Bargain hunters scour shelves

Susan Ilderton (front) searches for a deal on Christmas cards while out shopping with her mother, Louise Tabor (back left to right), daughter Brittany Pack and niece Stacy Ilderton while at Target in Citadel Mall. By Saturday afternoon, many of the shelve

MOUNT PLEASANT — As Los Angeles residents, Judy and Bill Farley became used to hearing news about homicides.

But in the two years since they moved to the Charleston National subdivision in Mount Pleasant, they had not once heard the words homicide and the name of their new town mentioned in the same sentence. That began to change on Tuesday — Christmas Day — when police came to their door to notify them that their next-door neighbor was dead.

The neighbor, Anthony Chiaramonte, 73, of 3249 Heathland Way, died of blunt-force trauma, Charleston County Chief Deputy Coroner Judy Koelpin said Wednesday. A day earlier, authorities said only that Chiaramonte's death was under investigation.

The Farleys said that Chiaramonte lived with a younger man, whom they identified as Charles Piercy. A Pekinese named Anastasia also lived in the home. The two men "were as quiet as can be," and pretty much kept to themselves, the Farleys said.

Mount Pleasant police released no information on Tuesday, and the day after shared only a sparsely worded press release.

"We're sending a fax and that's all the information we're going to release," Capt. Stan Gragg said Wednesday afternoon.

Late Wednesday, police found a Toyota Solara with South Carolina license plate 349-KET at the Towne Centre mall on U.S. Highway 17. Police did not say how the car might be related to the case, but Charleston County tax records list an Anthony Chiaramonte II as the owner of a Solara, as well as the home where the killing occurred.

The Farleys said they often saw the vehicle at the home, and believe it was driven by Chiaramonte.

Once in awhile the Farleys saw the two men next door in their yard. The two men seemed to make no efforts to be social with the neighbors, the Farleys said.

"They were very quiet and we didn't know them well," Bill Farley said. "You rarely even know they were there. It could have been a vacant house for all you know," he added.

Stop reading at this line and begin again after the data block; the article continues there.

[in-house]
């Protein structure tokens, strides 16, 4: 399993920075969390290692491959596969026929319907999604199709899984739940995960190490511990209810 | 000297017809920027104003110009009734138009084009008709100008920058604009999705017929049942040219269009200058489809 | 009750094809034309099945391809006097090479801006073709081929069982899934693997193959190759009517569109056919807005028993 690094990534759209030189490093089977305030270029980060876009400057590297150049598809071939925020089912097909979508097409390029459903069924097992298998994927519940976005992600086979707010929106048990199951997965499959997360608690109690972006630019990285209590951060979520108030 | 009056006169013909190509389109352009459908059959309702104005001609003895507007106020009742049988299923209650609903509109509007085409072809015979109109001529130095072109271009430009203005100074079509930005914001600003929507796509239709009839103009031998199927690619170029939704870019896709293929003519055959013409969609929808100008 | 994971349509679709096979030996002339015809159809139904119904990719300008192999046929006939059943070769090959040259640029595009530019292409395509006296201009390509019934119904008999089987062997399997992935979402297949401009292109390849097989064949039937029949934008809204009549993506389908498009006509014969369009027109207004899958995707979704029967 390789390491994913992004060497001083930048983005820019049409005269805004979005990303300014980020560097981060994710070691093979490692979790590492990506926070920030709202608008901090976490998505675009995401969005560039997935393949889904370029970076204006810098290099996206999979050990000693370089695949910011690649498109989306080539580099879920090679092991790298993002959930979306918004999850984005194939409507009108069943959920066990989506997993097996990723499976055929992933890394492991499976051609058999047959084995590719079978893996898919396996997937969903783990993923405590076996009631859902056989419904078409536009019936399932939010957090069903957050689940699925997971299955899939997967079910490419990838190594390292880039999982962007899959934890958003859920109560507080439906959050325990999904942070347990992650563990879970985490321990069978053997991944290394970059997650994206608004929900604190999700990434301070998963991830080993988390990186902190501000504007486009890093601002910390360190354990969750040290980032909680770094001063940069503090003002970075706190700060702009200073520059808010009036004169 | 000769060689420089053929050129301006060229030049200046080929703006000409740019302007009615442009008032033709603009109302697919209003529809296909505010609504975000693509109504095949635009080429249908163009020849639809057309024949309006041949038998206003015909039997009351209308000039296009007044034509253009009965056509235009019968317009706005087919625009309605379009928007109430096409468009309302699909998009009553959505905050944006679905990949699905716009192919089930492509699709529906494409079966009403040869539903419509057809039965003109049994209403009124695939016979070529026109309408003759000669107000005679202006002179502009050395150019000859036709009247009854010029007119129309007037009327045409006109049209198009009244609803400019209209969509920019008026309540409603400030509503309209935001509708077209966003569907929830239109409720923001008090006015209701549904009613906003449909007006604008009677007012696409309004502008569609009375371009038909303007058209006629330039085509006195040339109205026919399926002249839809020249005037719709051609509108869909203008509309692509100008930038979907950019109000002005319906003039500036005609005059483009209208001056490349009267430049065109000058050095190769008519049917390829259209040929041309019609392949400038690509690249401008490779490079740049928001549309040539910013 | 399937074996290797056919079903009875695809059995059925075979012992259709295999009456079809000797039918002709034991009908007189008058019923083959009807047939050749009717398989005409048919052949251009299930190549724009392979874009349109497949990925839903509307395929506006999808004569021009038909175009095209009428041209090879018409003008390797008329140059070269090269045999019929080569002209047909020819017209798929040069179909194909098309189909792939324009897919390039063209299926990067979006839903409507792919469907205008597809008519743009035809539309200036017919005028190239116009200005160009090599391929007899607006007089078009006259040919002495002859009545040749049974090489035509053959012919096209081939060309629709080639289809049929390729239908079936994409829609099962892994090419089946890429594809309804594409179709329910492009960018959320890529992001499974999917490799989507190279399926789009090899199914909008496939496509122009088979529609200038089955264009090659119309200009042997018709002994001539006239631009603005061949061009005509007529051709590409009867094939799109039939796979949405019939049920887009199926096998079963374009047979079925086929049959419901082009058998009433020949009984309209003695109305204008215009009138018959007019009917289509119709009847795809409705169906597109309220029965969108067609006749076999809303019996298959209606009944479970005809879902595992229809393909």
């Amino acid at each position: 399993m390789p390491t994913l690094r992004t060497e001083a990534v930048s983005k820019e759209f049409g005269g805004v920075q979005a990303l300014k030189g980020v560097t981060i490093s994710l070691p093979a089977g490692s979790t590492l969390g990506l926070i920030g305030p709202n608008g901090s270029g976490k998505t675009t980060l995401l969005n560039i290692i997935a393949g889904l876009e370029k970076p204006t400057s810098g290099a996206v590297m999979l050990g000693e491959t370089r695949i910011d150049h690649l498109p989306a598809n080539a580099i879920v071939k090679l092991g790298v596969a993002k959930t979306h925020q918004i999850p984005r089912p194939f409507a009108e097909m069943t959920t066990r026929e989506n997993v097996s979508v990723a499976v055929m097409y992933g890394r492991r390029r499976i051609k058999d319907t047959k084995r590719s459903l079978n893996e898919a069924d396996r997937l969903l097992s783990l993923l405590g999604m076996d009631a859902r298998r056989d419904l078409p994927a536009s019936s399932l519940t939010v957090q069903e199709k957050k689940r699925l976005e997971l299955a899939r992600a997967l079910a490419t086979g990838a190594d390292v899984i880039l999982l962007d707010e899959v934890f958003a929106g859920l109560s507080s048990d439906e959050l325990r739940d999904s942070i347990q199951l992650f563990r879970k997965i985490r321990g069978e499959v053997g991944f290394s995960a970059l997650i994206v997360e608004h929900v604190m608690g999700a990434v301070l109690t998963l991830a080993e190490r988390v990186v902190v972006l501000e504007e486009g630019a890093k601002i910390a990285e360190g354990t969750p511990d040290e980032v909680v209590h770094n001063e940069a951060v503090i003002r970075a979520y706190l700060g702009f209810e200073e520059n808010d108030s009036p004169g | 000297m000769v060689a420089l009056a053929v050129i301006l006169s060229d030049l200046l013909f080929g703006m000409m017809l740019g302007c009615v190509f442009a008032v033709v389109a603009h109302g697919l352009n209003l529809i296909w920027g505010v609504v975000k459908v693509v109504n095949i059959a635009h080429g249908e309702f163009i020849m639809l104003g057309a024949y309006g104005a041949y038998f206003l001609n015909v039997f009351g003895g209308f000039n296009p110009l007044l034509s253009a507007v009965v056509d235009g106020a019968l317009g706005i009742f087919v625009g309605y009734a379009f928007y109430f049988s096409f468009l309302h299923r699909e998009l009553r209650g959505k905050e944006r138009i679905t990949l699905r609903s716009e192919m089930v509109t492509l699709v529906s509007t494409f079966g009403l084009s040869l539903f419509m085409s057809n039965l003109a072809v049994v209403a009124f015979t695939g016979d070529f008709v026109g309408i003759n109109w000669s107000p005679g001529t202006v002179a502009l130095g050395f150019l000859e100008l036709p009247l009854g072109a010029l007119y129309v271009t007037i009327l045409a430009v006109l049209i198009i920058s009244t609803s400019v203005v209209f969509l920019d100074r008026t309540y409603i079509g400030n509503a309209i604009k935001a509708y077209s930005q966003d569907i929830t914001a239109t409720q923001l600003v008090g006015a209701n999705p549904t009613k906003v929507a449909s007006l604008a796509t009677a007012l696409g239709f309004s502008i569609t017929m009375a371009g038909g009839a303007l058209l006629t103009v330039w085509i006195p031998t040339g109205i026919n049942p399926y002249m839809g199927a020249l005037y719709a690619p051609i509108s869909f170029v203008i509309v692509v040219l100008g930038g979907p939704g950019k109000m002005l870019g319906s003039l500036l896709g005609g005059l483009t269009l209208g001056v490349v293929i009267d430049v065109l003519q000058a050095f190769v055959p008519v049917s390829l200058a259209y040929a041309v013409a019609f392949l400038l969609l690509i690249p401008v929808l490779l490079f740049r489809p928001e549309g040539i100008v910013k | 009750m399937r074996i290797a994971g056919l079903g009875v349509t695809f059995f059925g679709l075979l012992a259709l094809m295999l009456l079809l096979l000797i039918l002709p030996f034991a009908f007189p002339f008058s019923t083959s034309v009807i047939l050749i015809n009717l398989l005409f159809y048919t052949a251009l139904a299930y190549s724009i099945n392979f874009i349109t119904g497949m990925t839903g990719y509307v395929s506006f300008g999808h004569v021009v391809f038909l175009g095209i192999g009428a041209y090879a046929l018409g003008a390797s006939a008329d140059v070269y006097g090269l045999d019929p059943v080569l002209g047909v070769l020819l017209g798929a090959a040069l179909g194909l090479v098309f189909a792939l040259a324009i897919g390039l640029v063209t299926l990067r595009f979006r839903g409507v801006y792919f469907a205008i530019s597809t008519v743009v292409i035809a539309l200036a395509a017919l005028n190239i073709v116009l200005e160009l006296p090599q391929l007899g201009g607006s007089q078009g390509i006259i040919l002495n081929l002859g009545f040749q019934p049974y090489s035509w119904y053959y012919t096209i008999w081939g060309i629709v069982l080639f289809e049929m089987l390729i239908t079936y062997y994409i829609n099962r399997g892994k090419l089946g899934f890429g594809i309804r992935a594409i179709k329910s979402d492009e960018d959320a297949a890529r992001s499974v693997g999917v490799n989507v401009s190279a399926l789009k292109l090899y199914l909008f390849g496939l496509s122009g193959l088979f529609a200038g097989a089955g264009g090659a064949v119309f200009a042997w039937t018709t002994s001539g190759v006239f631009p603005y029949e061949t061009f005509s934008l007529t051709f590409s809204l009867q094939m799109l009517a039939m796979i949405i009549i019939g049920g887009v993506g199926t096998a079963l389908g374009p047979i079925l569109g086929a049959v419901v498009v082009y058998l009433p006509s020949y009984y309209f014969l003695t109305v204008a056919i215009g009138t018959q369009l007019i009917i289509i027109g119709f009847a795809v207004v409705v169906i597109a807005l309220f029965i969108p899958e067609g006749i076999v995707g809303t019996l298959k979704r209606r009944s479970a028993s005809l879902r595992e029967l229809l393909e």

The two-story home with a brick facade is similar to other ones that fill the gently curving streets in the golf-oriented community. It appeared well-tended and had Christmas lights showing through some windows, and a Christmas tree well lighted in a second-story window.

Police would not say who contacted them, but said they were dispatched to a suspicious death at 4:26 p.m. Tuesday.

The Farleys said they had been away from home most of the day Tuesday, and at 5:30 p.m. saw police officers and Piercy walking to their door. Bill Farley recalled that police told him Chiaramonte was dead, apparently of natural causes. Police also told the Farleys that Chiaramonte's car was missing.

Piercy, who owns a cleaning business, said he had been out of town for several days, the Farleys said.

Records show there has not been a homicide inside Mount Pleasant town limits since 2003. But a slaying right next door is very unsettling to the Farleys.

"It's kind of odd. We didn't pay attention to homicides in L.A. But if there's a violent crime next door, it does raise a certain level of concern," Bill Farley said.

"This is a bad deal," Judy Farley said. "I don't want that next door to me. Yesterday I was fine, but every moment I am getting worse," she added.

In 2003, 39-year-old Robert Kinneman was shot and killed by his roommate while lying in bed at home in the Wando East subdivision.

Brad Lindsey, a 32-year-old drifter who had been living at Kinneman's less than 10 days, was later arrested in Asheville, N.C. Convicted of murder and sentenced to life in prison without parole, Lindsey committed suicide at Lieber Correctional Institution in September 2005.

Before that, the most recent homicide in the town was on July 8, 1999, when James Phillip Campbell, 22, of Park Pond Circle was shot to death.

The Farleys said Mount Pleasant police have maintained a high profile in the neighborhood. "We are very confident in Mount Pleasant police," Bill Farley said. "It's not like in L.A., where the only time you talk to a police officer is when they are putting the cuffs on you."